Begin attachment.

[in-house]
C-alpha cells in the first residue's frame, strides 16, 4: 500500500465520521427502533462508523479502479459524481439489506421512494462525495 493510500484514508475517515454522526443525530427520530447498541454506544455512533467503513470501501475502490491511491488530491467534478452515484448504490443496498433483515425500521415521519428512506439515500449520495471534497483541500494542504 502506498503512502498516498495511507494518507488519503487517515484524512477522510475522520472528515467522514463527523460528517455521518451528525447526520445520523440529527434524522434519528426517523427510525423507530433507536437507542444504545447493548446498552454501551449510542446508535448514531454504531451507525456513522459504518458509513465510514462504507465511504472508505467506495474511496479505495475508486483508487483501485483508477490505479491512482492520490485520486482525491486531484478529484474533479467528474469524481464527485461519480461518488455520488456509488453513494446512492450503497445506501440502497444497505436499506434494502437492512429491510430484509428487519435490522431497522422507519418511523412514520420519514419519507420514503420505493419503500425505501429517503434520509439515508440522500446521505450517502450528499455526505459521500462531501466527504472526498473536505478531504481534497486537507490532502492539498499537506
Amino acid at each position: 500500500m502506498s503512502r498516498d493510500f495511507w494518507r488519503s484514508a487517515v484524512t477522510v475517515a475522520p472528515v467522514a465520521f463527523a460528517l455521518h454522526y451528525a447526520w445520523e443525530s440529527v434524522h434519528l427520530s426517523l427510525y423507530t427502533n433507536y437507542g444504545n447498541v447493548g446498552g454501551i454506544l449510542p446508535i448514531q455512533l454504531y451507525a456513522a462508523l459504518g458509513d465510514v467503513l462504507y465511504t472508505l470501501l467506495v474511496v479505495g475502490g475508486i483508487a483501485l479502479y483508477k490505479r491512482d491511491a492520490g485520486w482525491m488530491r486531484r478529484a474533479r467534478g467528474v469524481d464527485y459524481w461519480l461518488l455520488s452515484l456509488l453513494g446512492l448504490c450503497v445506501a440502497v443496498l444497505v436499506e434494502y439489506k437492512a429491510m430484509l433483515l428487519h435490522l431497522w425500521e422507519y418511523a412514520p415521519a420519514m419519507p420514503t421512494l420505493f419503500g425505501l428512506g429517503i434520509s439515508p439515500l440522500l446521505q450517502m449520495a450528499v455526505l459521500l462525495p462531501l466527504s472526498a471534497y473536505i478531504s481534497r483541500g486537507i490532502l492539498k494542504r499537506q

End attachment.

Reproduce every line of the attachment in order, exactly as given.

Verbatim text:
[in-house]
C-alpha cells in the first residue's frame, strides 16, 4: 500500500465520521427502533462508523479502479459524481439489506421512494462525495 493510500484514508475517515454522526443525530427520530447498541454506544455512533467503513470501501475502490491511491488530491467534478452515484448504490443496498433483515425500521415521519428512506439515500449520495471534497483541500494542504 502506498503512502498516498495511507494518507488519503487517515484524512477522510475522520472528515467522514463527523460528517455521518451528525447526520445520523440529527434524522434519528426517523427510525423507530433507536437507542444504545447493548446498552454501551449510542446508535448514531454504531451507525456513522459504518458509513465510514462504507465511504472508505467506495474511496479505495475508486483508487483501485483508477490505479491512482492520490485520486482525491486531484478529484474533479467528474469524481464527485461519480461518488455520488456509488453513494446512492450503497445506501440502497444497505436499506434494502437492512429491510430484509428487519435490522431497522422507519418511523412514520420519514419519507420514503420505493419503500425505501429517503434520509439515508440522500446521505450517502450528499455526505459521500462531501466527504472526498473536505478531504481534497486537507490532502492539498499537506
Amino acid at each position: 500500500m502506498s503512502r498516498d493510500f495511507w494518507r488519503s484514508a487517515v484524512t477522510v475517515a475522520p472528515v467522514a465520521f463527523a460528517l455521518h454522526y451528525a447526520w445520523e443525530s440529527v434524522h434519528l427520530s426517523l427510525y423507530t427502533n433507536y437507542g444504545n447498541v447493548g446498552g454501551i454506544l449510542p446508535i448514531q455512533l454504531y451507525a456513522a462508523l459504518g458509513d465510514v467503513l462504507y465511504t472508505l470501501l467506495v474511496v479505495g475502490g475508486i483508487a483501485l479502479y483508477k490505479r491512482d491511491a492520490g485520486w482525491m488530491r486531484r478529484a474533479r467534478g467528474v469524481d464527485y459524481w461519480l461518488l455520488s452515484l456509488l453513494g446512492l448504490c450503497v445506501a440502497v443496498l444497505v436499506e434494502y439489506k437492512a429491510m430484509l433483515l428487519h435490522l431497522w425500521e422507519y418511523a412514520p415521519a420519514m419519507p420514503t421512494l420505493f419503500g425505501l428512506g429517503i434520509s439515508p439515500l440522500l446521505q450517502m449520495a450528499v455526505l459521500l462525495p462531501l466527504s472526498a471534497y473536505i478531504s481534497r483541500g486537507i490532502l492539498k494542504r499537506q